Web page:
Four years ago, the United Nations sounded an alarm over the devastating impact the rising amount of material waste has on the planet.
Corporations extract natural resources and turn them into products and packaging that consumers typically use once and throw away. Between 2010 and 2017, the global material footprint grew 17 percent to 85.9 billion tons. After the U.N. in 2017 made ensuring sustainable consumption and production patterns one of its Sustainable Development Goals (SDGs), the number of technology startups in the Techstars sustainability portfolio focused on developing materials innovations to enable manufacturers to design products and packaging with less material has been growing.
So, too, has the number of corporations who want to help these startups succeed.
They share our belief that entrepreneurs’ creativity and ingenuity is needed now more than ever to build the climate and sustainability solutions manufacturers need to reduce their products’ carbon footprints. By serving as mentors and collaborators to startups to accelerate the development of their solutions and grow their businesses, they’re helping turn the unsustainable linear product lifecycle model into a circle where materials are more easily recycled and reused.
By selecting items that are recyclable, and not making design decisions that would prevent recycling, you’re at least providing the opportunity that the product could be recycled.
Stanley Black & Decker, a global provider of hand and power tools and other products for myriad business and consumer applications, established the Stanley + Techstars Accelerator to support startups developing solutions for artificial intelligence (AI) in advanced manufacturing, additive manufacturing and sustainable packaging to help manufacturers make measurable progress on their environmental, social and governance (ESG) goals.
Dan Fitzgerald, senior director of product sustainability at Stanley Black & Decker, said adopting more sustainable materials is one of many steps manufacturers can take today to make measurable progress on their environmental, social and governance (ESG) goals. He recommends manufacturers begin by asking themselves two key questions:
- Are we putting materials out in the field that have a chance of seeing a second life?
- Are we using the lowest impact material to deliver the required function?
"By selecting items that are recyclable, and not making design decisions that would prevent recycling, you’re at least providing the opportunity that the product could be recycled," Fitzgerald said. "When you start searching for more sustainable materials, which are typically made of higher levels of recycled content, you know that your products reaching end of life have the opportunity to re-enter the supply chain and close the loop."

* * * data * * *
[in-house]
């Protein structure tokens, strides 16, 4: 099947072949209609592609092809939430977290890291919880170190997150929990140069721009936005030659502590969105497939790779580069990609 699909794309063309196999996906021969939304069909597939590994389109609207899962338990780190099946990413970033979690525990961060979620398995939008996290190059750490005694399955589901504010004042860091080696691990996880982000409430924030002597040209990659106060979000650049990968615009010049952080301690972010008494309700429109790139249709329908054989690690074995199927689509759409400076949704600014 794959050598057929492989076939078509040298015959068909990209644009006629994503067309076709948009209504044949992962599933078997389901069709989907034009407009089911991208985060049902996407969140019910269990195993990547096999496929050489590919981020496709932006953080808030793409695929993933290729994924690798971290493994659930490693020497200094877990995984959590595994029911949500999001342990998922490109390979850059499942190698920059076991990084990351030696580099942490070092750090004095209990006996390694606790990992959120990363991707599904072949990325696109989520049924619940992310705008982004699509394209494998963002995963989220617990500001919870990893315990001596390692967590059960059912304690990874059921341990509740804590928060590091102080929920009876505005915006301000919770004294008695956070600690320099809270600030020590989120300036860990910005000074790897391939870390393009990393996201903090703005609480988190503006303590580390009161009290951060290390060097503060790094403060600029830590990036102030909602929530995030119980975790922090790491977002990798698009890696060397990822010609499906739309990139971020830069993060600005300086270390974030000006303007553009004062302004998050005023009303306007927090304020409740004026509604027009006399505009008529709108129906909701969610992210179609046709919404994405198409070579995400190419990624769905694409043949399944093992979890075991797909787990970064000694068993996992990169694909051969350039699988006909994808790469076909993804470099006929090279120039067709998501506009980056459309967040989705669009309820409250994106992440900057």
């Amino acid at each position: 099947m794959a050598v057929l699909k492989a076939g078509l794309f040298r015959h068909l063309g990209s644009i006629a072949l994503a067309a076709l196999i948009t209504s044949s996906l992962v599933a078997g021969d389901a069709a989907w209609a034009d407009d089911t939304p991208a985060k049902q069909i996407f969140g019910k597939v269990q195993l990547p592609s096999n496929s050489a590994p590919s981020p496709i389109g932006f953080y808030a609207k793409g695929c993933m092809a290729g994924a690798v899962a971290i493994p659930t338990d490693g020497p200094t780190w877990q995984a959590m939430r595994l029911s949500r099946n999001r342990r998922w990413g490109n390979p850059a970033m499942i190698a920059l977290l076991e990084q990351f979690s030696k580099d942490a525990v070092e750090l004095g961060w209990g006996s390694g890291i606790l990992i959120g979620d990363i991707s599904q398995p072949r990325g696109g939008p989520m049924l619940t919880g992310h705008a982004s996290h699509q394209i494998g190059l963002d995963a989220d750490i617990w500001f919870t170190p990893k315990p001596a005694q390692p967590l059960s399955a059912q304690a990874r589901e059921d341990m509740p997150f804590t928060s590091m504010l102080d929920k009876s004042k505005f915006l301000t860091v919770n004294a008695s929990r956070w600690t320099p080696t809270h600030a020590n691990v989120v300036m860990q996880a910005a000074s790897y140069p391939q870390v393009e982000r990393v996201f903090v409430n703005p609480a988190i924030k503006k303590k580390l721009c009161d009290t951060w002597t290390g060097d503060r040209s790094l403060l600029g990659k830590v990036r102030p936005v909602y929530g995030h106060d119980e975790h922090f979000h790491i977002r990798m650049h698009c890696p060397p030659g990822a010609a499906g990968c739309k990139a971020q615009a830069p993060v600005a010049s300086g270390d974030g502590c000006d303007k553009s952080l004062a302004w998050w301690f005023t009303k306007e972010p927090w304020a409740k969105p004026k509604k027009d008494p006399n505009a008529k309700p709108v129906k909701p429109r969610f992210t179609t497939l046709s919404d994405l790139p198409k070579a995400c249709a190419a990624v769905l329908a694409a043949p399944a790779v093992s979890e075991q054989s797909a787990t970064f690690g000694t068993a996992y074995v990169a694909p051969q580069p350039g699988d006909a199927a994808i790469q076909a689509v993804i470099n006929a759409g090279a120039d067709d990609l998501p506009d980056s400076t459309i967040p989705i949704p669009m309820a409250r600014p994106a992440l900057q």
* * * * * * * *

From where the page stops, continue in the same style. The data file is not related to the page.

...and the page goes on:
According to Fitzgerald, answering those two questions has enabled Stanley Black & Decker to launch a number of processes for designing products that require less material inputs while also recovering and repurposing resources to extract their maximum value. This includes finding more sustainable materials to put through a materials qualification process so they are available to the company’s product developers from a menu of approved materials and vendors.
Paired with a company-wide simplified life-cycle assessment tool currently under development, product engineers will be free to experiment with different material inputs, different levels of recycled content and different manufacturing processes to understand how their decisions affect impact. One of the many measurable successes the company can quantify is the reduction of its use of the synthetic plastic polymer polyvinyl chloride (PVC) in its packaging.
PVC is extremely versatile and used for a huge variety of applications including packaging such as shrinkwrap, blister and clamshell protective cases. But as this calculator developed by Doconomy to help manufacturers measure the carbon footprint of products and materials shows, PVC is three times more emissions-intensive per kg than cardboard:
- 1 kilogram of PVC = 3.1 kg of CO2e emissions
- 1 kg of cardboard = 0.96 kg of CO2e emissions
Stanley Black & Decker set a goal of reducing the quantities of PVC materials it uses for packaging because it’s not readily recyclable, but conversion to cardboard also comes with emissions benefits. According to its analysis, 7.3 metric tonnes of PVC per year were avoided by converting the packaging of 17 models of diamond cutting blades from PVC blisters to cardboard and replacing PVC face-sealed blister packages with ones made of 100 percent paper for six SKUs of tape measures.